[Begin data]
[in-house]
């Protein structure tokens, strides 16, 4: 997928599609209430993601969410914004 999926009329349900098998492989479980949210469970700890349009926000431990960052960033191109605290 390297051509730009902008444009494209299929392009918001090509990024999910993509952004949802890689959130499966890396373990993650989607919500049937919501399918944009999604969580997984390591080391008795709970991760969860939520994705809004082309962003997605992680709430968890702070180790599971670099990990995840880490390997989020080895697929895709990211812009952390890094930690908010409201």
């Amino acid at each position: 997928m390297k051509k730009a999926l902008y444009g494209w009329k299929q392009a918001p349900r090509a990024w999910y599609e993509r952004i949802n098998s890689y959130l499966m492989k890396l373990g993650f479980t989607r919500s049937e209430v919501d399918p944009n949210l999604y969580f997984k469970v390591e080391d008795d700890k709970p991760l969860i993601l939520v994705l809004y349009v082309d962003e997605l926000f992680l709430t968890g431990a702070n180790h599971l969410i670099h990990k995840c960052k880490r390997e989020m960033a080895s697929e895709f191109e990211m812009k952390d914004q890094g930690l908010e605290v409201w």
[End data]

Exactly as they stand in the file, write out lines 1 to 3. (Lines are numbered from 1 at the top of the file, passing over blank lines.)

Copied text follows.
[in-house]
């Protein structure tokens, strides 16, 4: 997928599609209430993601969410914004 999926009329349900098998492989479980949210469970700890349009926000431990960052960033191109605290 390297051509730009902008444009494209299929392009918001090509990024999910993509952004949802890689959130499966890396373990993650989607919500049937919501399918944009999604969580997984390591080391008795709970991760969860939520994705809004082309962003997605992680709430968890702070180790599971670099990990995840880490390997989020080895697929895709990211812009952390890094930690908010409201």
């Amino acid at each position: 997928m390297k051509k730009a999926l902008y444009g494209w009329k299929q392009a918001p349900r090509a990024w999910y599609e993509r952004i949802n098998s890689y959130l499966m492989k890396l373990g993650f479980t989607r919500s049937e209430v919501d399918p944009n949210l999604y969580f997984k469970v390591e080391d008795d700890k709970p991760l969860i993601l939520v994705l809004y349009v082309d962003e997605l926000f992680l709430t968890g431990a702070n180790h599971l969410i670099h990990k995840c960052k880490r390997e989020m960033a080895s697929e895709f191109e990211m812009k952390d914004q890094g930690l908010e605290v409201w």